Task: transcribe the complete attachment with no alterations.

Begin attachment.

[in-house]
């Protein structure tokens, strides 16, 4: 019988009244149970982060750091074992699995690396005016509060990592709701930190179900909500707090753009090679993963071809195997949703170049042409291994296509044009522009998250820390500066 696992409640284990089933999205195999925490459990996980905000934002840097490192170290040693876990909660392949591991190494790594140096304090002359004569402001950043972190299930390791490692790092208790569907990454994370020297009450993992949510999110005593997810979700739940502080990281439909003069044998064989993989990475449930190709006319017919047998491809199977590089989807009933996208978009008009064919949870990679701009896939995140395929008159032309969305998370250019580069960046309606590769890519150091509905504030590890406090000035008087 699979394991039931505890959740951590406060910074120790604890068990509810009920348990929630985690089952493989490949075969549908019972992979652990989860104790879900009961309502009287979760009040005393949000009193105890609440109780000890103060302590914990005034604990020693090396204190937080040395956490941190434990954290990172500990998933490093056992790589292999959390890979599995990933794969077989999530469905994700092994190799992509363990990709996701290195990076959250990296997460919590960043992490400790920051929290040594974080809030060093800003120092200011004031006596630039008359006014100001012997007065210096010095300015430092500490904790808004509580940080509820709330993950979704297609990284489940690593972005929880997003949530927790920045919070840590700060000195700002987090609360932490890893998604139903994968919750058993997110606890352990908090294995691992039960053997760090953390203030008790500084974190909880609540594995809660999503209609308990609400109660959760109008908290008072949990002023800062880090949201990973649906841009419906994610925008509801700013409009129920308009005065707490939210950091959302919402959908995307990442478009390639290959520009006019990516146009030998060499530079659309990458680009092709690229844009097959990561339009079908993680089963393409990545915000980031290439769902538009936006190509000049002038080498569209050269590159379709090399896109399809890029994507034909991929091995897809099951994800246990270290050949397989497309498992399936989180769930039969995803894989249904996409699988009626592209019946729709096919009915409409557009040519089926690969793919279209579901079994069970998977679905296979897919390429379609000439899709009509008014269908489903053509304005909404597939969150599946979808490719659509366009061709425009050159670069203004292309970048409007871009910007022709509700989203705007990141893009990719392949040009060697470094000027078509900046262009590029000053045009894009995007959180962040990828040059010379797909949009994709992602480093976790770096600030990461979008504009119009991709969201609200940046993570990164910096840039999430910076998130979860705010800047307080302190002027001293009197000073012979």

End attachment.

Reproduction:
[in-house]
């Protein structure tokens, strides 16, 4: 019988009244149970982060750091074992699995690396005016509060990592709701930190179900909500707090753009090679993963071809195997949703170049042409291994296509044009522009998250820390500066 696992409640284990089933999205195999925490459990996980905000934002840097490192170290040693876990909660392949591991190494790594140096304090002359004569402001950043972190299930390791490692790092208790569907990454994370020297009450993992949510999110005593997810979700739940502080990281439909003069044998064989993989990475449930190709006319017919047998491809199977590089989807009933996208978009008009064919949870990679701009896939995140395929008159032309969305998370250019580069960046309606590769890519150091509905504030590890406090000035008087 699979394991039931505890959740951590406060910074120790604890068990509810009920348990929630985690089952493989490949075969549908019972992979652990989860104790879900009961309502009287979760009040005393949000009193105890609440109780000890103060302590914990005034604990020693090396204190937080040395956490941190434990954290990172500990998933490093056992790589292999959390890979599995990933794969077989999530469905994700092994190799992509363990990709996701290195990076959250990296997460919590960043992490400790920051929290040594974080809030060093800003120092200011004031006596630039008359006014100001012997007065210096010095300015430092500490904790808004509580940080509820709330993950979704297609990284489940690593972005929880997003949530927790920045919070840590700060000195700002987090609360932490890893998604139903994968919750058993997110606890352990908090294995691992039960053997760090953390203030008790500084974190909880609540594995809660999503209609308990609400109660959760109008908290008072949990002023800062880090949201990973649906841009419906994610925008509801700013409009129920308009005065707490939210950091959302919402959908995307990442478009390639290959520009006019990516146009030998060499530079659309990458680009092709690229844009097959990561339009079908993680089963393409990545915000980031290439769902538009936006190509000049002038080498569209050269590159379709090399896109399809890029994507034909991929091995897809099951994800246990270290050949397989497309498992399936989180769930039969995803894989249904996409699988009626592209019946729709096919009915409409557009040519089926690969793919279209579901079994069970998977679905296979897919390429379609000439899709009509008014269908489903053509304005909404597939969150599946979808490719659509366009061709425009050159670069203004292309970048409007871009910007022709509700989203705007990141893009990719392949040009060697470094000027078509900046262009590029000053045009894009995007959180962040990828040059010379797909949009994709992602480093976790770096600030990461979008504009119009991709969201609200940046993570990164910096840039999430910076998130979860705010800047307080302190002027001293009197000073012979």